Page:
Tell us a little about yourself, your community (however you define it), and your current professional role.
My name is Olya Weekley and I'm the Applied Conservation Project Manager at Tucson Audubon. I lead the Desert Nestbox and Bird-safe Buildings programs as well as other community science projects. At Tucson Audubon we encourage our community to enjoy and protect birds through recreation, education, conservation, and restoration of the environment upon which we all depend.
What was an early experience that inspired your values or interests in this kind of work?
Growing up in Ukraine I was always outside: playing with my friends, collecting little trinkets, and going on long exploration walks with my grandma. I loved animals as early as I can remember so I, of course, decided to be a veterinarian when I grew up. One day someone mentioned that being a vet is not just cuddling cute animals, it's also seeing them during some of their hardest times. That got my little kid brain thinking. When it was time to select a college major I picked Wildlife Conservation. I realized that I could help animals in the habitat they already occupy, ensuring their wellbeing in the future.
What education or experiences helped prepare you for this role?
I got a Bachelor's of Science in Wildlife Conservation and Management as well as a GIS graduate certificate from University of Arizona. After taking an Ornithology class I discovered how rich and beautiful Arizona bird life is. Following a rejection from one internship, I discovered the one at Tucson Audubon and I'm so grateful it's the one that actually worked out. This internship grew to be a full-time position on staff. For the last 8 years I got to explore some of the best hidden gems of southeast Arizona, see amazing rare birds and contribute to the conservation efforts in this important migratory flyway. I wouldn't have it any other way.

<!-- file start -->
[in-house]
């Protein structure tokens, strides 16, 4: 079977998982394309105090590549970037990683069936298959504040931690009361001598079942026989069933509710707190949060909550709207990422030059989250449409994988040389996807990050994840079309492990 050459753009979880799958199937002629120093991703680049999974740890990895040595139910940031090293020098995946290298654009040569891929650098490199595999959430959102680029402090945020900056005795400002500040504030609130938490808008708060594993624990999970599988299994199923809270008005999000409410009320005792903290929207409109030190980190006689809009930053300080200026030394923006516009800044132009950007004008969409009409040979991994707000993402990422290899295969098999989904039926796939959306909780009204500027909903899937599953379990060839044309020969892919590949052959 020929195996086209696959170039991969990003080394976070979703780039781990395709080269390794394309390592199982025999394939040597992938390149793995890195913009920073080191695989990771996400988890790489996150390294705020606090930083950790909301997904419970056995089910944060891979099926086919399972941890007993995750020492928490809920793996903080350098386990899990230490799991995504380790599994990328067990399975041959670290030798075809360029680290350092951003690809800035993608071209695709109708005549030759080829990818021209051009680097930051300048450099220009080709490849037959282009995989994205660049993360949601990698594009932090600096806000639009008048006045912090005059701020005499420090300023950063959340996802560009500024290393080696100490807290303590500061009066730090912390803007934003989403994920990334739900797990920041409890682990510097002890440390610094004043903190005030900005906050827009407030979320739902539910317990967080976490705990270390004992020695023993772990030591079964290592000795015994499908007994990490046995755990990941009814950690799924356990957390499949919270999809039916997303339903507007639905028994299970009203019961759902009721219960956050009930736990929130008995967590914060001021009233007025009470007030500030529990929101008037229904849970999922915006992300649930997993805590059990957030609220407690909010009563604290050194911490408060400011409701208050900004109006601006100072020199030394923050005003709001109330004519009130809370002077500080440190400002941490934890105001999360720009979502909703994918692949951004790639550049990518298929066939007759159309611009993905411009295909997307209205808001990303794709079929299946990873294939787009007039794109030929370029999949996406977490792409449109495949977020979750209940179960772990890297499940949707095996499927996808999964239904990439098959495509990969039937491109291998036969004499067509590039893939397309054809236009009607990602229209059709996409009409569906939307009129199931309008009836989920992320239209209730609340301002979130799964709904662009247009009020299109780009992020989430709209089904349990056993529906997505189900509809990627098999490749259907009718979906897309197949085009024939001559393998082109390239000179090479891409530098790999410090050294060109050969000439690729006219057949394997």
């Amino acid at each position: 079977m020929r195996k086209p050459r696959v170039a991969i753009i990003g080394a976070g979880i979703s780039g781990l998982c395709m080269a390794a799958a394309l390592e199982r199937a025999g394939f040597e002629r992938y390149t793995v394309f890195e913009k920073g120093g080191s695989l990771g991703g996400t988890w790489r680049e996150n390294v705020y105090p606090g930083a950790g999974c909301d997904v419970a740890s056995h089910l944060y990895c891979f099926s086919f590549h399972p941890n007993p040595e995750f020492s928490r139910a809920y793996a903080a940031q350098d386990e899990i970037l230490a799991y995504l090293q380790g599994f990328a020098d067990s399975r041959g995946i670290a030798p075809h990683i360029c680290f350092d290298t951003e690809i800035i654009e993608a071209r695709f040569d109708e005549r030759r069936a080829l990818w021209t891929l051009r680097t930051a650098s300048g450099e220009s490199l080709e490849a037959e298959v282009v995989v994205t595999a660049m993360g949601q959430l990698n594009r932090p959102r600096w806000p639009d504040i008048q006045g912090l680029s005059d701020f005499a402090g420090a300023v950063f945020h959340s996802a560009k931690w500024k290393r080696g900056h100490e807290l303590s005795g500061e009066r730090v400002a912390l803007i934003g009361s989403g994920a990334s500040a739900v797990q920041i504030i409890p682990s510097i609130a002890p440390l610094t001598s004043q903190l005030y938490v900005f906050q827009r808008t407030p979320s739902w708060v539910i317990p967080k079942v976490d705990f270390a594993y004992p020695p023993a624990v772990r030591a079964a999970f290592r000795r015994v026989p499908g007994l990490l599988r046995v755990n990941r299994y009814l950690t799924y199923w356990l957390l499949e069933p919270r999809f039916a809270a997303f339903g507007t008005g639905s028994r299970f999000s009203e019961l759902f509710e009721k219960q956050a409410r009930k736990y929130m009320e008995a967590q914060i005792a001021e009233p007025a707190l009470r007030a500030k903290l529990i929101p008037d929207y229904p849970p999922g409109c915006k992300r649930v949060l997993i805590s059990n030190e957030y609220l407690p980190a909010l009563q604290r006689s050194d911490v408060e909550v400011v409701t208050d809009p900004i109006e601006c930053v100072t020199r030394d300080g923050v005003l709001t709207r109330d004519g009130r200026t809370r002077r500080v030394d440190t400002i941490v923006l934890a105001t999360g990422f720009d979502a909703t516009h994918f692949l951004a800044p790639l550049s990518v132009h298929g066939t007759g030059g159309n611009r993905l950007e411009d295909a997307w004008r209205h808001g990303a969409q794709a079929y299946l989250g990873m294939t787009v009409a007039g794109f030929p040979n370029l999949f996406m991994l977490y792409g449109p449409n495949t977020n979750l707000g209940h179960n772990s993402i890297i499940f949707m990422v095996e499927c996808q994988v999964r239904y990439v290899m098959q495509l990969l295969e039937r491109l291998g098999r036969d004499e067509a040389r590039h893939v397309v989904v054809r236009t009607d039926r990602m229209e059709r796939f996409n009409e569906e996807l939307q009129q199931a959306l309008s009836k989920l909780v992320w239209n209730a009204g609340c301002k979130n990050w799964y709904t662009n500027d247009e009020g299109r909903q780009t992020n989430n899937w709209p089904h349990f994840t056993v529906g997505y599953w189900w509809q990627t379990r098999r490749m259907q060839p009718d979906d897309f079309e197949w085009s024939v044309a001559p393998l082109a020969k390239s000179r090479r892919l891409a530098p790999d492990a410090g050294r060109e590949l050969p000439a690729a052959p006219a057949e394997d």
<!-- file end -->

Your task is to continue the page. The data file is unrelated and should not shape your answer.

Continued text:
What are some pros and cons of your job?
I love my job. It's a perfect mix of office and field work so you never get tired of either one. Non-profit work can be difficult when trying to find funding for the projects you care about and summer heat can be pretty brutal but a bad day outdoors still beats a good day in the office.
What’s a common misconception people have about your work? Any myths you’d like to bust?
Tucson Audubon is sometimes seen as a recreational birding club but we do so much more. Many don't realize that we also restore habitat through invasive plant management; educate kids and adults about conservation issues and solutions; partner with federal, state and local agencies in important on-the-ground efforts and, most importantly, build a community of conservation advocates.